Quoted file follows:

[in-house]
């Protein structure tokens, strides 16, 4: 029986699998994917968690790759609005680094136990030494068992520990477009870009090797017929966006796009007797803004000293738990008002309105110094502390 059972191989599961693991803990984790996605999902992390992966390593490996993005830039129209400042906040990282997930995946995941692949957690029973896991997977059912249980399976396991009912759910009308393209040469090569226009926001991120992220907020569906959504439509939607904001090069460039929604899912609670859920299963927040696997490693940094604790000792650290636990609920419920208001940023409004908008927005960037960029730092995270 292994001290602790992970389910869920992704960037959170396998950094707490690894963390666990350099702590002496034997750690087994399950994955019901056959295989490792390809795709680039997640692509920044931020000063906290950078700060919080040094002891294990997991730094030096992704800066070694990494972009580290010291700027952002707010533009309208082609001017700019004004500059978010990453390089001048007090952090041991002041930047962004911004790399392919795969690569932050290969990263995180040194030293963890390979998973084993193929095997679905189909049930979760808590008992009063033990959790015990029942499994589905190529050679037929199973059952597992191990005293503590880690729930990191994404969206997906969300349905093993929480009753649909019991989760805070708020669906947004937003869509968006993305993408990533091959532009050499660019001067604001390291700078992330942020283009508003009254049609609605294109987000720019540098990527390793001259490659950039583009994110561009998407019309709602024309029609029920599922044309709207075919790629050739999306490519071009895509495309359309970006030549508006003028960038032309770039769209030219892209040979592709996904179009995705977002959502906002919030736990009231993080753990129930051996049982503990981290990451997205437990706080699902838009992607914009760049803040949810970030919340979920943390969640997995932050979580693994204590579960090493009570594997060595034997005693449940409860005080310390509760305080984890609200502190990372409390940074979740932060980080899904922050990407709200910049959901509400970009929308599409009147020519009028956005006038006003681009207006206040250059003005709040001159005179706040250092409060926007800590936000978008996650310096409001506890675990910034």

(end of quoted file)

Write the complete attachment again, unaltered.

[in-house]
């Protein structure tokens, strides 16, 4: 029986699998994917968690790759609005680094136990030494068992520990477009870009090797017929966006796009007797803004000293738990008002309105110094502390 059972191989599961693991803990984790996605999902992390992966390593490996993005830039129209400042906040990282997930995946995941692949957690029973896991997977059912249980399976396991009912759910009308393209040469090569226009926001991120992220907020569906959504439509939607904001090069460039929604899912609670859920299963927040696997490693940094604790000792650290636990609920419920208001940023409004908008927005960037960029730092995270 292994001290602790992970389910869920992704960037959170396998950094707490690894963390666990350099702590002496034997750690087994399950994955019901056959295989490792390809795709680039997640692509920044931020000063906290950078700060919080040094002891294990997991730094030096992704800066070694990494972009580290010291700027952002707010533009309208082609001017700019004004500059978010990453390089001048007090952090041991002041930047962004911004790399392919795969690569932050290969990263995180040194030293963890390979998973084993193929095997679905189909049930979760808590008992009063033990959790015990029942499994589905190529050679037929199973059952597992191990005293503590880690729930990191994404969206997906969300349905093993929480009753649909019991989760805070708020669906947004937003869509968006993305993408990533091959532009050499660019001067604001390291700078992330942020283009508003009254049609609605294109987000720019540098990527390793001259490659950039583009994110561009998407019309709602024309029609029920599922044309709207075919790629050739999306490519071009895509495309359309970006030549508006003028960038032309770039769209030219892209040979592709996904179009995705977002959502906002919030736990009231993080753990129930051996049982503990981290990451997205437990706080699902838009992607914009760049803040949810970030919340979920943390969640997995932050979580693994204590579960090493009570594997060595034997005693449940409860005080310390509760305080984890609200502190990372409390940074979740932060980080899904922050990407709200910049959901509400970009929308599409009147020519009028956005006038006003681009207006206040250059003005709040001159005179706040250092409060926007800590936000978008996650310096409001506890675990910034």